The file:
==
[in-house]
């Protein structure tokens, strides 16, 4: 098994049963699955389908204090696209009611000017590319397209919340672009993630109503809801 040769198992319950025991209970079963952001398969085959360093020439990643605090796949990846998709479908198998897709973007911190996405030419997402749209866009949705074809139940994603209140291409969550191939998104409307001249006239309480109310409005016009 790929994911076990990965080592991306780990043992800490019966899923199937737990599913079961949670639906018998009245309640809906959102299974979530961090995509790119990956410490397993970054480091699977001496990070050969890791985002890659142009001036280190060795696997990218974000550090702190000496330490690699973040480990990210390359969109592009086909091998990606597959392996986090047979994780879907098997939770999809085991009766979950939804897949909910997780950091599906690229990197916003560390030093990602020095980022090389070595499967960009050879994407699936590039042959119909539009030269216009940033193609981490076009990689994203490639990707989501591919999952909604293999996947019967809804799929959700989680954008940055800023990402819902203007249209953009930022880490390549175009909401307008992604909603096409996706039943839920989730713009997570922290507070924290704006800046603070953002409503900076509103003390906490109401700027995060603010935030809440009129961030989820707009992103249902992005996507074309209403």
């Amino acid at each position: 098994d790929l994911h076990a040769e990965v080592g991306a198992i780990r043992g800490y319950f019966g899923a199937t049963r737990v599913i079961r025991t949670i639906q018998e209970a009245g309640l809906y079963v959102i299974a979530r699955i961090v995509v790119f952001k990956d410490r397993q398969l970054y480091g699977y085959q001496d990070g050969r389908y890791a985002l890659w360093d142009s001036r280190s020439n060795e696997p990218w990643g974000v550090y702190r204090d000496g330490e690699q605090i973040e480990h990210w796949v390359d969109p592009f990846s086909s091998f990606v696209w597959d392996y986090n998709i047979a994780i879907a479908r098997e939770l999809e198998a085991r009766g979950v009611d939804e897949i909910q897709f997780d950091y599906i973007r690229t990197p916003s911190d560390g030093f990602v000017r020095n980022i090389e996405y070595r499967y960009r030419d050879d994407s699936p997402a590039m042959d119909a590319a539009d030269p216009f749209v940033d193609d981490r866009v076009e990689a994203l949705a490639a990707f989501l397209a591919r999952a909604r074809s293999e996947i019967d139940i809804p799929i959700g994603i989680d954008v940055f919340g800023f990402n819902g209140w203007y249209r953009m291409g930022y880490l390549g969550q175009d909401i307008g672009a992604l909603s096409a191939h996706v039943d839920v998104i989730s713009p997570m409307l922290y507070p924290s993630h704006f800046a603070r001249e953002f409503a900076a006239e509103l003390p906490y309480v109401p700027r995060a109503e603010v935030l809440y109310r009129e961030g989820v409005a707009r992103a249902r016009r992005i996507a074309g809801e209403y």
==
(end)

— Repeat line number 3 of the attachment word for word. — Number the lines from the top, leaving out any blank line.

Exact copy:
């Amino acid at each position: 098994d790929l994911h076990a040769e990965v080592g991306a198992i780990r043992g800490y319950f019966g899923a199937t049963r737990v599913i079961r025991t949670i639906q018998e209970a009245g309640l809906y079963v959102i299974a979530r699955i961090v995509v790119f952001k990956d410490r397993q398969l970054y480091g699977y085959q001496d990070g050969r389908y890791a985002l890659w360093d142009s001036r280190s020439n060795e696997p990218w990643g974000v550090y702190r204090d000496g330490e690699q605090i973040e480990h990210w796949v390359d969109p592009f990846s086909s091998f990606v696209w597959d392996y986090n998709i047979a994780i879907a479908r098997e939770l999809e198998a085991r009766g979950v009611d939804e897949i909910q897709f997780d950091y599906i973007r690229t990197p916003s911190d560390g030093f990602v000017r020095n980022i090389e996405y070595r499967y960009r030419d050879d994407s699936p997402a590039m042959d119909a590319a539009d030269p216009f749209v940033d193609d981490r866009v076009e990689a994203l949705a490639a990707f989501l397209a591919r999952a909604r074809s293999e996947i019967d139940i809804p799929i959700g994603i989680d954008v940055f919340g800023f990402n819902g209140w203007y249209r953009m291409g930022y880490l390549g969550q175009d909401i307008g672009a992604l909603s096409a191939h996706v039943d839920v998104i989730s713009p997570m409307l922290y507070p924290s993630h704006f800046a603070r001249e953002f409503a900076a006239e509103l003390p906490y309480v109401p700027r995060a109503e603010v935030l809440y109310r009129e961030g989820v409005a707009r992103a249902r016009r992005i996507a074309g809801e209403y």